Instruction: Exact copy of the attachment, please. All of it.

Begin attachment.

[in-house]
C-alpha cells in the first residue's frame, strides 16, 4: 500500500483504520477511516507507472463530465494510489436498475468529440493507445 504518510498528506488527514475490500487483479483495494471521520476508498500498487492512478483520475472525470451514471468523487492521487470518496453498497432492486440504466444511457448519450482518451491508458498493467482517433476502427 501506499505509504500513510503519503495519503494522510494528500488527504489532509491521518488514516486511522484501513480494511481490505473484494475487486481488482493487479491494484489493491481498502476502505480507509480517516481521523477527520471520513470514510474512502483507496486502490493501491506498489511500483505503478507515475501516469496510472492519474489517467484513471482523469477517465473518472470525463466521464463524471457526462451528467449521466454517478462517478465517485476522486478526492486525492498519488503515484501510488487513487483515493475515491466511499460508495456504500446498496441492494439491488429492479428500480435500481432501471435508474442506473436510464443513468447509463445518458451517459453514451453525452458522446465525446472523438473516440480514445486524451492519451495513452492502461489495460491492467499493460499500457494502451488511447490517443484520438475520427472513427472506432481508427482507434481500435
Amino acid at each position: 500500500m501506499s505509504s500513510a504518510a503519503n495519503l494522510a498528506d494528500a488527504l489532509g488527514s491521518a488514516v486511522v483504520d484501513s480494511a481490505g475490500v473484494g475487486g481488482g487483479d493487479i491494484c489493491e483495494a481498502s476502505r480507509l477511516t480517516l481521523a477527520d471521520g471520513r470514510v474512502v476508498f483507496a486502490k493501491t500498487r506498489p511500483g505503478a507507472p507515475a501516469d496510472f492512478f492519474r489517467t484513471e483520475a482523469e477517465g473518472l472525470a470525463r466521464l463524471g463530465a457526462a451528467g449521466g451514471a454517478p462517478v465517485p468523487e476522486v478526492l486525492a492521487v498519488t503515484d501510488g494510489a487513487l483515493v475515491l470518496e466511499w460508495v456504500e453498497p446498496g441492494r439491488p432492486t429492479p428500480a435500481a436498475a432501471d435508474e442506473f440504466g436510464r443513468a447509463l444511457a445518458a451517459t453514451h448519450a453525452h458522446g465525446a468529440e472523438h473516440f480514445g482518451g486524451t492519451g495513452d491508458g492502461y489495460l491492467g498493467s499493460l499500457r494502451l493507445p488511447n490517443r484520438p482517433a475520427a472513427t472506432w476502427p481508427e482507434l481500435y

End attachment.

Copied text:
[in-house]
C-alpha cells in the first residue's frame, strides 16, 4: 500500500483504520477511516507507472463530465494510489436498475468529440493507445 504518510498528506488527514475490500487483479483495494471521520476508498500498487492512478483520475472525470451514471468523487492521487470518496453498497432492486440504466444511457448519450482518451491508458498493467482517433476502427 501506499505509504500513510503519503495519503494522510494528500488527504489532509491521518488514516486511522484501513480494511481490505473484494475487486481488482493487479491494484489493491481498502476502505480507509480517516481521523477527520471520513470514510474512502483507496486502490493501491506498489511500483505503478507515475501516469496510472492519474489517467484513471482523469477517465473518472470525463466521464463524471457526462451528467449521466454517478462517478465517485476522486478526492486525492498519488503515484501510488487513487483515493475515491466511499460508495456504500446498496441492494439491488429492479428500480435500481432501471435508474442506473436510464443513468447509463445518458451517459453514451453525452458522446465525446472523438473516440480514445486524451492519451495513452492502461489495460491492467499493460499500457494502451488511447490517443484520438475520427472513427472506432481508427482507434481500435
Amino acid at each position: 500500500m501506499s505509504s500513510a504518510a503519503n495519503l494522510a498528506d494528500a488527504l489532509g488527514s491521518a488514516v486511522v483504520d484501513s480494511a481490505g475490500v473484494g475487486g481488482g487483479d493487479i491494484c489493491e483495494a481498502s476502505r480507509l477511516t480517516l481521523a477527520d471521520g471520513r470514510v474512502v476508498f483507496a486502490k493501491t500498487r506498489p511500483g505503478a507507472p507515475a501516469d496510472f492512478f492519474r489517467t484513471e483520475a482523469e477517465g473518472l472525470a470525463r466521464l463524471g463530465a457526462a451528467g449521466g451514471a454517478p462517478v465517485p468523487e476522486v478526492l486525492a492521487v498519488t503515484d501510488g494510489a487513487l483515493v475515491l470518496e466511499w460508495v456504500e453498497p446498496g441492494r439491488p432492486t429492479p428500480a435500481a436498475a432501471d435508474e442506473f440504466g436510464r443513468a447509463l444511457a445518458a451517459t453514451h448519450a453525452h458522446g465525446a468529440e472523438h473516440f480514445g482518451g486524451t492519451g495513452d491508458g492502461y489495460l491492467g498493467s499493460l499500457r494502451l493507445p488511447n490517443r484520438p482517433a475520427a472513427t472506432w476502427p481508427e482507434l481500435y